Tesla is making deals with several battery manufacturers in China for Gigafactory 3 in Shanghai, but the company is expected to eventually make its own batteries. Now Panasonic, Tesla’s partner for Gigafactory 1, denies any plan to partner with Tesla on Gigafactory 3 battery production.
As of now, Panasonic is the only approved battery cell supplier for Tesla’s vehicles, but things are changing fast.
Since Tesla’s inception, Panasonic has always been the automaker’s sole battery supplier for vehicles with the very small exception of a short-lived Tesla Roadster 3.0 battery replacement program.
Panasonic made cells in Japan and exported them to California for Tesla’s Model S and Model X programs, while the two companies partnered to make the cells for Model 3 at Gigafactory 1 in Nevada.
Over the last few years, Tesla started using battery cells from Samsung SDI and LG Chem for its stationary energy storage products, but Panasonic always had the exclusive contract to supply the automaker with battery cells for its electric vehicles.
Now that’s apparently about to change.
Earlier this year, we heard that Tesla made a battery supply deal with LG Chem for the Model 3 produced at Gigafactory 3, and it looks like they will split the capacity with CATL.
Originally, Tesla CEO Elon Musk said that the automaker would buy cells from other companies to supply Gigafactory 3, but it would eventually move to make battery cells at the site.
Panasonic has been rumored to partner with Tesla to make the cells in China, but Panasonic CEO Kazuhiro Tsuga told reporters at a strategy briefing last week that they don’t have plans for that (via Reuters):
“We don’t have any plans at the moment to set up a production site in China for Tesla’s Chinese business. It is up to Tesla to decide whether it would use Chinese-made batteries from other manufacturers or get batteries from our Gigafactory 1 (in Nevada),”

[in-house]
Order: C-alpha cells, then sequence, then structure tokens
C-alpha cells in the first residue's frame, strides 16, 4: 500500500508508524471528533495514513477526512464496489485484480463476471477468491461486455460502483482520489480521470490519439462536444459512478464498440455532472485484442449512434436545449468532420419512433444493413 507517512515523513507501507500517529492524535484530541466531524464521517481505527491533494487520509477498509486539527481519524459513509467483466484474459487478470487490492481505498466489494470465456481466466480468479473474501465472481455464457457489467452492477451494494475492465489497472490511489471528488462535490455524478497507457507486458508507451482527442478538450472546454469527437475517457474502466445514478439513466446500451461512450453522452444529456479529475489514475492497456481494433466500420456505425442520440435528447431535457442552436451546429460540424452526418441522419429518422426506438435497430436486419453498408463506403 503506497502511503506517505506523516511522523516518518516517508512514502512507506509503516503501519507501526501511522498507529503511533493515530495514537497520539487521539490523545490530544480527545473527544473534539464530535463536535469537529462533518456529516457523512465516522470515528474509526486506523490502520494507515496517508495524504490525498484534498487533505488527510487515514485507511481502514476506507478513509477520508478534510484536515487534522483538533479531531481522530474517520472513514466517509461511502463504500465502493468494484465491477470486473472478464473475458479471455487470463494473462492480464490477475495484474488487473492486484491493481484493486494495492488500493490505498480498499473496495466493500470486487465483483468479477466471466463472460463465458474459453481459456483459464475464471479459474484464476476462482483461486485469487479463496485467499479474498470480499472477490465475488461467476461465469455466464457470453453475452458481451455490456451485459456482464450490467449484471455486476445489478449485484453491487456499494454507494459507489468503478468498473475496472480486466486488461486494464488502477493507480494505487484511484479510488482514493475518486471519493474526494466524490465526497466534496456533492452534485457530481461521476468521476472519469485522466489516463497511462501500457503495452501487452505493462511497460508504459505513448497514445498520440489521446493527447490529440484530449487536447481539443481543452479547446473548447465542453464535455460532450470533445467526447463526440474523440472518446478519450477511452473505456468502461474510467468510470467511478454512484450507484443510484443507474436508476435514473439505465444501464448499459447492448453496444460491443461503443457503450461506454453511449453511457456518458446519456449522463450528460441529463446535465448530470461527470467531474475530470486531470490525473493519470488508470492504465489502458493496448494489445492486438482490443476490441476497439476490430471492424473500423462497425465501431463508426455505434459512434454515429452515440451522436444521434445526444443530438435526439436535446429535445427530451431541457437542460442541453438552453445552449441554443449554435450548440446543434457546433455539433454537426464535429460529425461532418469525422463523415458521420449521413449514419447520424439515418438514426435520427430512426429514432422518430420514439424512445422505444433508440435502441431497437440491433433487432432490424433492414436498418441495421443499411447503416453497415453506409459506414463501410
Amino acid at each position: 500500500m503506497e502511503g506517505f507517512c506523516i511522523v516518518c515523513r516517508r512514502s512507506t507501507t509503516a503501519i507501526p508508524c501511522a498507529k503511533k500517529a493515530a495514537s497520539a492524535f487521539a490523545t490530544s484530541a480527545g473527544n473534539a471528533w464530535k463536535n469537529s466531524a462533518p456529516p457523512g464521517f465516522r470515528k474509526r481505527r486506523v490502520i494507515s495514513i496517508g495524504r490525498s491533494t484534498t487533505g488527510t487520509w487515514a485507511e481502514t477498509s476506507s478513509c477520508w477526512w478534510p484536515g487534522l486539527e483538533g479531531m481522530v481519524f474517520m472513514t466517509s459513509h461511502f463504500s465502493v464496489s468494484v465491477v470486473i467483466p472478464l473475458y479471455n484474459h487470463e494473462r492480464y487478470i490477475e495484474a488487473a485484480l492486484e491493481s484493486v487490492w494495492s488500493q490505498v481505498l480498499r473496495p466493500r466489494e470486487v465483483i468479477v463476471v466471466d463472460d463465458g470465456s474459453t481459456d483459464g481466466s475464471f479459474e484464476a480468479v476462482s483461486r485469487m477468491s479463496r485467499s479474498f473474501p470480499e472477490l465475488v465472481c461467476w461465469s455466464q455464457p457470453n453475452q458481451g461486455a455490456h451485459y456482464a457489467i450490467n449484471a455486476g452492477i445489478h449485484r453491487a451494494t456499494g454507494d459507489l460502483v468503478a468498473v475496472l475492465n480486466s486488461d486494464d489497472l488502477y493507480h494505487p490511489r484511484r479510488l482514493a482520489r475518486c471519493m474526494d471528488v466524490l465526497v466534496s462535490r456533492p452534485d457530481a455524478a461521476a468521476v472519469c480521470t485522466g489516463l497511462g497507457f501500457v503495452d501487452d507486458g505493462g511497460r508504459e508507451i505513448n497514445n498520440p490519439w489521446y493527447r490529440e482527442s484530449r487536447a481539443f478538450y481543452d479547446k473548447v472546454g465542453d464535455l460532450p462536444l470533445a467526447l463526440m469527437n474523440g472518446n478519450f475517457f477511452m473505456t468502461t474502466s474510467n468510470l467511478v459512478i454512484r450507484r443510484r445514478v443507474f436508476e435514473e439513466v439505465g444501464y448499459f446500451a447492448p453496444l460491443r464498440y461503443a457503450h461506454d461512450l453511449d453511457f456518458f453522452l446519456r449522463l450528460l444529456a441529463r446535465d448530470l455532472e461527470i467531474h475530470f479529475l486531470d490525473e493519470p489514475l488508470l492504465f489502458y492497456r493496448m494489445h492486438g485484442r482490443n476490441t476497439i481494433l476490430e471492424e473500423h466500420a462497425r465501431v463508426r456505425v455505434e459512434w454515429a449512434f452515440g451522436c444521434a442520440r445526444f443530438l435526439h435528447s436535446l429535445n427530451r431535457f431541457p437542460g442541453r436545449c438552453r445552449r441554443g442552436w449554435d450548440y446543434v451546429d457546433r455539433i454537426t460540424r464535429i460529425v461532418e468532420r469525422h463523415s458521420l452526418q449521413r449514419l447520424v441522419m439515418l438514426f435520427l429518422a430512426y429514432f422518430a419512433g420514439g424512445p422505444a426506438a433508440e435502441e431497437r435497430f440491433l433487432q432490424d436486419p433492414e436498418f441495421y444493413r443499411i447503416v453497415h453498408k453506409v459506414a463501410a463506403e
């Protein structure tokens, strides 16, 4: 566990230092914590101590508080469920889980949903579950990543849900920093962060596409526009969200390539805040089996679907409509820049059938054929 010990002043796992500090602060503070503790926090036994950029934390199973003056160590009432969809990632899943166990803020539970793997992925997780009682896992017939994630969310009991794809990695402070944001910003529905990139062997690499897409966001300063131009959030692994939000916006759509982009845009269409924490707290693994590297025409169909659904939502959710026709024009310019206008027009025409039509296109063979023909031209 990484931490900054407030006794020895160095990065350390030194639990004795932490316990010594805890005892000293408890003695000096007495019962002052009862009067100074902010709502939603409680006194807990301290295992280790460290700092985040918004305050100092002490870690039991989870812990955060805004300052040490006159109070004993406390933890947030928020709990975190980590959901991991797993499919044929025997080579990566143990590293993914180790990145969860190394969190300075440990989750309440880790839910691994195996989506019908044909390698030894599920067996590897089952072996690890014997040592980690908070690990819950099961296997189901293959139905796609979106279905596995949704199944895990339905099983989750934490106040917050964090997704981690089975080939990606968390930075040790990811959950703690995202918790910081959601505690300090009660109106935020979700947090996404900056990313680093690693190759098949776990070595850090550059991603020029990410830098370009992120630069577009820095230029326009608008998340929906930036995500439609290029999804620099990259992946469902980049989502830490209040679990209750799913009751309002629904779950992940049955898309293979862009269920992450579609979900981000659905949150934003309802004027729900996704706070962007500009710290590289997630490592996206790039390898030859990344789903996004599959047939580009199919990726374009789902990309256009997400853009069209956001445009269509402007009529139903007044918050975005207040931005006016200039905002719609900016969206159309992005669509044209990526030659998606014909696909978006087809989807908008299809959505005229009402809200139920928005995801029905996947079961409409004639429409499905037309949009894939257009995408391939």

Lately, Tesla’s relationship with Panasonic has apparently hit some hard times as the former seems to be preparing to build its own battery cells without a partner.
The automaker recently all but confirmed that it’s going to manufacture its own battery cells.
Earlier this year, Tesla acquired an ultracapacitor manufacturer called Maxwell, but it has been speculated that the acquisition is more likely related to the company’s new Li-ion electrode technology.
Later, they also acquired an engineering firm with expertise in making equipment for battery manufacturers and we reported on Tesla starting to list jobs for battery cell manufacturing.
I remember Elon specifically saying that Panasonic will likely be a supplier of battery cells for Gigafactory 3, but Tesla appears to have instead chosen LG and CATL.
I tend to believe the talks about the Tesla-Panasonic relationship deteriorating.
Early on in the Gigafactory 3 project, I believe Tesla inquired about Panasonic’s interest in the project, but they have since started to put more resources toward producing their own battery cells.
We should know more about these plans early next year.
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